10 Tips for Moving Into a New Dorm Room

Every year, millions of students move into a dorm room for the first time. It’s an exciting experience, albeit a stressful one, and a journey that introduces each student to the environment that will support them for the majority of their college career.

Ensuring a smooth, painless move can help set a better tone for your first year on campus, and set you up with the resources you need to be academically successful. These tips can help you achieve those ends:

Before the Move

Work with your parents (if you can) or other trusted family members and friends before the move. Together, you can gather the right information and avoid the common delays and challenges you might otherwise face.

1. Check the paperwork and logistics. In the weeks and days leading up to your move-in day, be sure to double check all the paperwork and your understanding of logistics. For example, are you sure you have an accurate understanding of the move-in days and times? Do you know where your building is, and how close it is to the other major buildings on campus? Where will you be able to park, and are there elevators and other accommodations that will make the move easier? It’s also a good idea to determine which furniture, if any, is already included in the dorm.

2. Know how much space you have to work with. As part of your initial research, figure out how much space you’ll have in the dorm (including how much space is currently occupied by furniture). This will help you determine whether you can bring additional pieces of furniture into the dorm, and how much stuff you can bring with you.

3. Pack and label the essentials. Once you know how big your dorm is and what storage options are available, you can determine your needs and pack accordingly. When you do pack, make sure you have a bag or container full of essentials, like hygiene products and electronics chargers, easily accessible and properly labeled.

The Day of the Move

The day of the move, you’ll want to adhere to these important tips:
4. Prepare for the weather. Watch the weather forecast and prepare yourself accordingly. Moving in extreme heat could put your health and safety in jeopardy, so pack extra water and items to help you stay cool. If it looks like rainy weather, you’ll need to travel and move with extra precautions.

5. Prepare for traffic. Some universities stagger their move-in dates to avoid too much congestion, but you’re still likely to share the campus with hundreds, or even thousands of other people trying to move in at the same time. Build this into your scheduling and expectations, so you can work around it.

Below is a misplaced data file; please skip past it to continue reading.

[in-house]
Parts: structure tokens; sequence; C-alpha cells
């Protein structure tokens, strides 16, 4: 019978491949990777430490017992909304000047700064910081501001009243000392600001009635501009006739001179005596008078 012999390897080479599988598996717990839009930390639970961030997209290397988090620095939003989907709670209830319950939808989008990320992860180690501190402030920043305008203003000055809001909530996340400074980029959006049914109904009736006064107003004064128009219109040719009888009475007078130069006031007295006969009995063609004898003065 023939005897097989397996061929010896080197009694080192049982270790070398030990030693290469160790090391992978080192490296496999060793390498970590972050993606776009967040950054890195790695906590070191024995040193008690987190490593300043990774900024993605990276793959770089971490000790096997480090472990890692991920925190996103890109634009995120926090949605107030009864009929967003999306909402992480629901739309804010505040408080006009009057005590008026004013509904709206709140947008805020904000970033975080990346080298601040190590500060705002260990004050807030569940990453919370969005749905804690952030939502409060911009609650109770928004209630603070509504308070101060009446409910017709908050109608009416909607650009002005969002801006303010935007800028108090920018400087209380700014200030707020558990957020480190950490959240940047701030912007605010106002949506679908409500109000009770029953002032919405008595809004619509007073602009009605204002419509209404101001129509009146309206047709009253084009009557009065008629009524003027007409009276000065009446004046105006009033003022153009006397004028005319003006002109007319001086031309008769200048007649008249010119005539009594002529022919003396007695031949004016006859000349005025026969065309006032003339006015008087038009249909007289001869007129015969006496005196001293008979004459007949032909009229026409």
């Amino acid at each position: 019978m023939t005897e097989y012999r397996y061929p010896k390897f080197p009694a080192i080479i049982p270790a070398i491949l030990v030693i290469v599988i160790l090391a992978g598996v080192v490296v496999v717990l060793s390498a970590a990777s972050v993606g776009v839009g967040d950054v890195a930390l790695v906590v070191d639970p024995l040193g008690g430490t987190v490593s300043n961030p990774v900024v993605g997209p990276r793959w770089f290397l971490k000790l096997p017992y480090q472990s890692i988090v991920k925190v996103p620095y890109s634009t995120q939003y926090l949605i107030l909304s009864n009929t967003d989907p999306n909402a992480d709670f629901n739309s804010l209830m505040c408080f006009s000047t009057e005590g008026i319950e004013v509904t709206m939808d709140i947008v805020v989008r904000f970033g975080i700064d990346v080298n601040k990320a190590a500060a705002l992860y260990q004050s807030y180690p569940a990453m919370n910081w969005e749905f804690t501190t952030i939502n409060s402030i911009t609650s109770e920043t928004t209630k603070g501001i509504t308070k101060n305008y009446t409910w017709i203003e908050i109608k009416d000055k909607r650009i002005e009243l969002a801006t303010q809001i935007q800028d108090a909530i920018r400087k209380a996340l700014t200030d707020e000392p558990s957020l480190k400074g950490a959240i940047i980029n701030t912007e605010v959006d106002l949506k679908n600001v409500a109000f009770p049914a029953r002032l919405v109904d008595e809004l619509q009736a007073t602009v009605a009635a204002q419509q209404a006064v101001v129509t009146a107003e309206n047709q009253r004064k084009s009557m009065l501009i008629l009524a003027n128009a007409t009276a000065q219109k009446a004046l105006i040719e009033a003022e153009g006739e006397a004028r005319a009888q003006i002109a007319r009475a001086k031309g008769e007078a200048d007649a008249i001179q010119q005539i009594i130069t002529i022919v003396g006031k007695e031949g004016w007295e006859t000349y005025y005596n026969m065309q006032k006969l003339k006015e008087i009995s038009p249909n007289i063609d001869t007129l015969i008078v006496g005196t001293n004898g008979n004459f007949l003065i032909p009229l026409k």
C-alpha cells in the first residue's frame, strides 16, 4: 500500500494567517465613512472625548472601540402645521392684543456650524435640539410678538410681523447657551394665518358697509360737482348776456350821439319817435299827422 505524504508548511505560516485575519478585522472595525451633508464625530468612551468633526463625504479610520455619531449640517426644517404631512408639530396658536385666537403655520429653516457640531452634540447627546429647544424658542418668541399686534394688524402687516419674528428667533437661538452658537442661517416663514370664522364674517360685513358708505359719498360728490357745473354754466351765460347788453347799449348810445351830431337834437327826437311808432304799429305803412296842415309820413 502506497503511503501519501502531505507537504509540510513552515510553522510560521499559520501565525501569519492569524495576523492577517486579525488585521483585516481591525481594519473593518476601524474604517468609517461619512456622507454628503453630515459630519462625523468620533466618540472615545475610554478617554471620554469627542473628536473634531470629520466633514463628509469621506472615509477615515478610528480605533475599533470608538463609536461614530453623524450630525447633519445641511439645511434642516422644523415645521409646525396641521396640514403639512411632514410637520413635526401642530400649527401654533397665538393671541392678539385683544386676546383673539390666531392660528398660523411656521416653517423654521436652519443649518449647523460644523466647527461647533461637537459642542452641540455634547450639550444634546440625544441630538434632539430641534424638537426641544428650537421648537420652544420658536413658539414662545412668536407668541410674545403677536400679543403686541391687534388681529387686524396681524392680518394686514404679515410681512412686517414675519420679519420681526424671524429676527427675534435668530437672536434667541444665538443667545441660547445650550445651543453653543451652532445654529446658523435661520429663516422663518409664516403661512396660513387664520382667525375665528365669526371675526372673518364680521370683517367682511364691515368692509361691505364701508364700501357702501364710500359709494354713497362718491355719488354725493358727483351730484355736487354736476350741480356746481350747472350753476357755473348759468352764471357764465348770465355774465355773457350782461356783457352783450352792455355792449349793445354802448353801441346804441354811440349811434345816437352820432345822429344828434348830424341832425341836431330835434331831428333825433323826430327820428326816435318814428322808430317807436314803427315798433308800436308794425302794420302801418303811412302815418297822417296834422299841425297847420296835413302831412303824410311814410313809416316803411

6. Bring tools. Pack a toolbox full of basic tools like a hammer, screwdrivers, and a drill. You may need these to assemble or disassemble furniture, or to make necessary adjustments to the dorm room. And even if you don’t need them, someone else might.

7. Take photos. Most colleges make you responsible for anything that might happen to your dorm during your stay. Accordingly, before you fully move in, it’s important to take pictures of the dorm in its current condition. That way, you won’t be blamed for causing damage that existed before you even set foot in the room. Be sure to take photos of everything, and from multiple angles.

Following Up

In the day or two following your move, you can improve your position even further:

8. Unpack and feel at home. It’s tempting to procrastinate and leave most of your possessions in boxes (or live out of a suitcase), but it’s better to spend some time unpacking. Arrange things as you see fit, and decorate with personal items. The sooner you make this space feel like home, the better.

9. Make the most of your space. You probably won’t have much space to work with, so make the most of it. Try to keep your possessions tidy and organized to prevent them from spilling into the floor, and designate spaces for all your needs.

10. Consider shipping additional items. In your first few days, you’ll probably notice some necessary items you forgot to pack. In this case, consider having the items shipped to you from back home.

Moving into your first dorm room is likely going to be your first taste of independence, so hopefully these tips can leave you feeling positive about the experience. As you proceed with your initial classes and your first year in college, there are more steps you can take to improve your dorm and academic performance; be sure to experiment and find what works for you.

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